I surely hope Denny’s paid for some product placement in that post-corpse-cleanup scene. I doubt Kenny Rogers’ estate paid for his likeness to be on Jesse & Walt’s truck-stop t-shirts, but it was a flattering inclusion nonetheless. So, on to this week’s photo finish.

image MOST EVIL: Main man Gus, right? The man takes no chances — none — so you can tell what he hates most about dealing with Walt is the exposure. If and when he can get rid of Walt without destroying his meth operation, one assumes he will “cut loose” even more.

image GETTING EVIL: Jesse Pinkman, formerly so distraught about being forced to murder the innocent Gale, seems quite taken with Gus butchering Victor before his eyes. So much so that he’s able to chow down at Denny’s with nary a grimace. Nihilism’s good for the appetite.

image SECOND THOUGHTS: Mike is a practical henchman, and Breaking Bad found another traditionally typecast thug-actor (Jonathan Banks) to play him. Not much seems to faze ol’ Mike, as he’s seen it all and done most of it himself. But even though he had to know Victor was doomed (he would have been the one to tell Gus about Victor getting spotted at the crime scene), Mike was still taken aback by the Box Cutter Incident. He even instinctively pulled his gun, which one hopes he could argue was done as backup for the boss, rather than a negative comment on the disciplinary procedure at hand. One still can’t imagine him ever taking Walt’s side versus Gus, but who knows which side will end up looking most reasonable by season’s end.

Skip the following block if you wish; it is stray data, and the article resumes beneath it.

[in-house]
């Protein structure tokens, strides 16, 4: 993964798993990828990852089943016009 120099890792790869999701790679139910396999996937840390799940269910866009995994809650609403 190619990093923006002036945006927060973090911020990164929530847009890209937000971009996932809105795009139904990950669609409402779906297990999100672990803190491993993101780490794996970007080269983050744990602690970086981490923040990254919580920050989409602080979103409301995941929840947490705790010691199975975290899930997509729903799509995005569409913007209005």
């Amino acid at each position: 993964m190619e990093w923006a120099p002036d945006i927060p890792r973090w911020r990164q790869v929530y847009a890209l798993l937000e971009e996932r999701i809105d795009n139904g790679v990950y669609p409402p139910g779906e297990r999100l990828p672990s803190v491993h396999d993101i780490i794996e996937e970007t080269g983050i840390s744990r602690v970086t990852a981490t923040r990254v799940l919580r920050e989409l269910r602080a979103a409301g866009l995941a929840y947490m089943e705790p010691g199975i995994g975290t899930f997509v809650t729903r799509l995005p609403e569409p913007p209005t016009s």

image BEST ANGLE: I admit to LOLing at the bloody mop/ketchup fries transition, but let’s keep it classy. Tracking Gus from below as his stride rings out on the catwalk in the lab? The dude even walks scary.
‘Breaking Bad’ 4.02 Recap: House Party ‘Breaking Bad’ 4.03 Recap: There Is No Spoon ‘Breaking Bad’ 4.04 Recap: Ear Apparent ‘Breaking Bad’ 4.05 Recap: Oh My God Shut Up Walt ‘Breaking Bad’ 4.06 Recap: A Challenger Appears ‘Breaking Bad’ 4.07 Recap: The 13th Step ‘Breaking Bad’ 4.08 Recap: The Brothers McMeth ‘Breaking Bad’ 4.09 Recap: Ultimate Meth Chemist Fighting Championship ‘Breaking Bad’ 4.10 Recap: Shots by the Pool ‘Breaking Bad’ 4.11 Recap: Bad Trip ‘Breaking Bad’ 4.12 Recap: Do It ‘Breaking Bad’ 4.13 Recap: Doing Quite Well